Nitroimidazole drugs are effective in the treatment of trichomoniasis in women.

Trichomoniasis is a sexually transmitted infection that affects about 120 million women worldwide every year. This review examines the effectiveness of various treatments and found that oral nitroimidazole drugs are effective in treating trichomoniasis in women.

Authors' conclusions: 

Parasitological cure can be achieved by single oral dose of nitroimidazole. Further research should focus on developing effective partner treatment strategies to prevent reinfections and reduce trichomoniasis prevalence.

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Background: 

Around 120 million women worldwide suffer from Trichomonas vaginalis vaginitis every year. The infection is sexually transmitted and is believed to facilitate HIV transmission.

Objectives: 

To assess the effects of various treatment strategies for trichomoniasis in women.

Search strategy: 

We searched the Cochrane Central Register of Controlled Trials , MEDLINE, and EMBASE. Trials were also identified from reference lists of reviews, through pharmaceutical companies, and by informal discovery. Only published data were used in this review. Date of the most recent search: November, 2002.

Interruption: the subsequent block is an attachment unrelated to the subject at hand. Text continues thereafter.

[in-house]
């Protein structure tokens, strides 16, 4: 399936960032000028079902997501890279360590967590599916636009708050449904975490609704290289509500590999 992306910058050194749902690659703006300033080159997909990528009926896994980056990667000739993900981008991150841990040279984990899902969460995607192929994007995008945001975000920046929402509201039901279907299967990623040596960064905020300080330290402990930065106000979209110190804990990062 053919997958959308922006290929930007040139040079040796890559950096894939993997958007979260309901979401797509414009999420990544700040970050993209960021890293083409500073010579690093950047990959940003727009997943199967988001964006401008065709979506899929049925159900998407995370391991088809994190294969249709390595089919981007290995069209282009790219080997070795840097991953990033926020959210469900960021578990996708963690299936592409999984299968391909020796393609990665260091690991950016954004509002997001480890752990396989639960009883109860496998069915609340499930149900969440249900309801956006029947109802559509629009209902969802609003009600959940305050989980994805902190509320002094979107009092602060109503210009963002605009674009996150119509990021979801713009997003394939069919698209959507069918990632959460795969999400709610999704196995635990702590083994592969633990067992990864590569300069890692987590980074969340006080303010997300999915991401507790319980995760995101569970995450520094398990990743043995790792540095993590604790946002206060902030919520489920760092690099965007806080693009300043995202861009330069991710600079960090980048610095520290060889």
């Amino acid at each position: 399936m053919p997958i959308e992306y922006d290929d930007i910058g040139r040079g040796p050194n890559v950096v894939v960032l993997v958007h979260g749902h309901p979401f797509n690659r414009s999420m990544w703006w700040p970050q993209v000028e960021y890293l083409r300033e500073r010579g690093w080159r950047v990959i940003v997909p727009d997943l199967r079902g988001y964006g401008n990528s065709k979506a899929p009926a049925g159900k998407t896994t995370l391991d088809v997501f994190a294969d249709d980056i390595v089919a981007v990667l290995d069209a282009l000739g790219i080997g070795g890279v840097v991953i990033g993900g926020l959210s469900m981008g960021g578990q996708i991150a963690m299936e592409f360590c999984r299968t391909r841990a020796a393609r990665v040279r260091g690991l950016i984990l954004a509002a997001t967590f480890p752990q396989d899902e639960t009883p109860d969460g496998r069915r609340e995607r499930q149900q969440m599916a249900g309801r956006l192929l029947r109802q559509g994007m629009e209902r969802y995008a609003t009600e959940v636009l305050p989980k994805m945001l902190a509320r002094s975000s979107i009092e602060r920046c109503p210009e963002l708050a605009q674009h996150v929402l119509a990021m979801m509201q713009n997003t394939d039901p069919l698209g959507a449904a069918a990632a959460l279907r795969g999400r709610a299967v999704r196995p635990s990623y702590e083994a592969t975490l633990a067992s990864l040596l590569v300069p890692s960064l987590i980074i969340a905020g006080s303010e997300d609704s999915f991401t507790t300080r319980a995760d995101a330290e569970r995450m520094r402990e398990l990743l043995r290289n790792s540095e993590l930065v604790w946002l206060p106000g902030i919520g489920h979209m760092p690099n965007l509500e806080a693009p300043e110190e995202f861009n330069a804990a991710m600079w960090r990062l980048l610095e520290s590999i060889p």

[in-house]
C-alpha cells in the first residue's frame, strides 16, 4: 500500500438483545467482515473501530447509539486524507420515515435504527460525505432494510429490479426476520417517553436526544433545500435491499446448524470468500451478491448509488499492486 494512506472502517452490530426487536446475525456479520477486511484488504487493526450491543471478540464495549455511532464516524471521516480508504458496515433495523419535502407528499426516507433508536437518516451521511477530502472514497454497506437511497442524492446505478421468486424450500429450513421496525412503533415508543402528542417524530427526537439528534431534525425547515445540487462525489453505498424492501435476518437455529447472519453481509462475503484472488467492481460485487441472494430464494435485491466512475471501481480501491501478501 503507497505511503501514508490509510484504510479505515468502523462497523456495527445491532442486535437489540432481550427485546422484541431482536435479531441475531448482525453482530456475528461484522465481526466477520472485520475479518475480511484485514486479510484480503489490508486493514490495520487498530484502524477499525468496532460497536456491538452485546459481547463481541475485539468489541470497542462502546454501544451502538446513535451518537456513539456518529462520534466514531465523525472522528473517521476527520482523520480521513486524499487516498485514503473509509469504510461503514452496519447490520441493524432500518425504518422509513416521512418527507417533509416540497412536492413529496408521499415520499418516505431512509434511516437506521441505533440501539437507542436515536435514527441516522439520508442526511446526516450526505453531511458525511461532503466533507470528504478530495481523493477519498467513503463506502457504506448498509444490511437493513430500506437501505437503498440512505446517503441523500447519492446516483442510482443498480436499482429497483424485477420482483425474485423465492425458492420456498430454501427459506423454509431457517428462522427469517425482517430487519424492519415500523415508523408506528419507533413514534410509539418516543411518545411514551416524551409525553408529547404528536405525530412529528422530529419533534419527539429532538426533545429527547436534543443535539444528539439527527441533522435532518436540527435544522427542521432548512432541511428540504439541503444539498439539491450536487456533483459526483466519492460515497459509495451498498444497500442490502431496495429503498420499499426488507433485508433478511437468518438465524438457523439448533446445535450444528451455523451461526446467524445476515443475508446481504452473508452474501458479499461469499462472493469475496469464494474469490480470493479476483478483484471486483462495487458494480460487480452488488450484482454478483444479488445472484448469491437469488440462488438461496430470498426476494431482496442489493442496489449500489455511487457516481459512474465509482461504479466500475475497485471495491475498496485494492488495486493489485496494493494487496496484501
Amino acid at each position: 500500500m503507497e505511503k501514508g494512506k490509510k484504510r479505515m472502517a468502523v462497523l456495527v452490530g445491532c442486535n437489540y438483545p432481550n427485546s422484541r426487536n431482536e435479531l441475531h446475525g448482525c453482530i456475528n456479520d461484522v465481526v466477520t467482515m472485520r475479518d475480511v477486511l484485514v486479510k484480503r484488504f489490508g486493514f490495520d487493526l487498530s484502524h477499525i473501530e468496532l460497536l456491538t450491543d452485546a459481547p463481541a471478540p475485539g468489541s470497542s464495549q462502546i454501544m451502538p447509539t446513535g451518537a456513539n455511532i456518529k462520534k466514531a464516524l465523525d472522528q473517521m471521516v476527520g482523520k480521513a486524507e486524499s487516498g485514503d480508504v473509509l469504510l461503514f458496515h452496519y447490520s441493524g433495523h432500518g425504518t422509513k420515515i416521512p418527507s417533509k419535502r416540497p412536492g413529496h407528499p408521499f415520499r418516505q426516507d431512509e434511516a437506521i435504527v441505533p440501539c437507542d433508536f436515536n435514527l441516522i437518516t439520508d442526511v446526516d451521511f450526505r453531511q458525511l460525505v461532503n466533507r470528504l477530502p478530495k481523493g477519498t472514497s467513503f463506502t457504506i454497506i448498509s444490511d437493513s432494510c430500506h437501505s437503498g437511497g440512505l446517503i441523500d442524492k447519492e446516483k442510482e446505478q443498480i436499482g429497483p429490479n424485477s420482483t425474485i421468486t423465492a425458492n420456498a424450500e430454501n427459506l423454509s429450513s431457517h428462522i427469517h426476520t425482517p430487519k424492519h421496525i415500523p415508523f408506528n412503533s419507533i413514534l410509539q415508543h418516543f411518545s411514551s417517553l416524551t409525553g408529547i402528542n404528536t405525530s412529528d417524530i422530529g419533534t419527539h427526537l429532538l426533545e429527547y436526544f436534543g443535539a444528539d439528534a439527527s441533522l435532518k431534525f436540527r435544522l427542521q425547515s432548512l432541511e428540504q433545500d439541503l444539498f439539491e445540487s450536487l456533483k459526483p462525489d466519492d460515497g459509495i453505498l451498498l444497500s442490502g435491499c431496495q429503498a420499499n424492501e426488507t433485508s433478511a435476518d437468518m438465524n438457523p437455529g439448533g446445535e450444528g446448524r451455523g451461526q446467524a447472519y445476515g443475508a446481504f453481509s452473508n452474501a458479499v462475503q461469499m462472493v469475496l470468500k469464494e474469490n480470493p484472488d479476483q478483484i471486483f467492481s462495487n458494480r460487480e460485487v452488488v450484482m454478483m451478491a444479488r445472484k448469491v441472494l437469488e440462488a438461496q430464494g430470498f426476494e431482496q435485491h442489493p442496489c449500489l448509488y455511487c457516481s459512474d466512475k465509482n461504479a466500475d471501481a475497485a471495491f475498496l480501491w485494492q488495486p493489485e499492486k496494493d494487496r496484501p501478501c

Selection criteria: 

Randomised or quasi-randomised trials of different treatment strategies in women with trichomoniasis. Different antitrichomonal drugs or doses were eligible, as were comparisons of treatment with no treatment or placebo.

Data collection and analysis: 

Trial quality was assessed and data extracted by two reviewers independently using standard criteria.

Main results: 

Fifty-four trials were included. Nitroimidazole drugs seem to be effective in achieving parasitological cure in short term follow up. Partner treatment can be effective in decreasing longer term reinfection rates.

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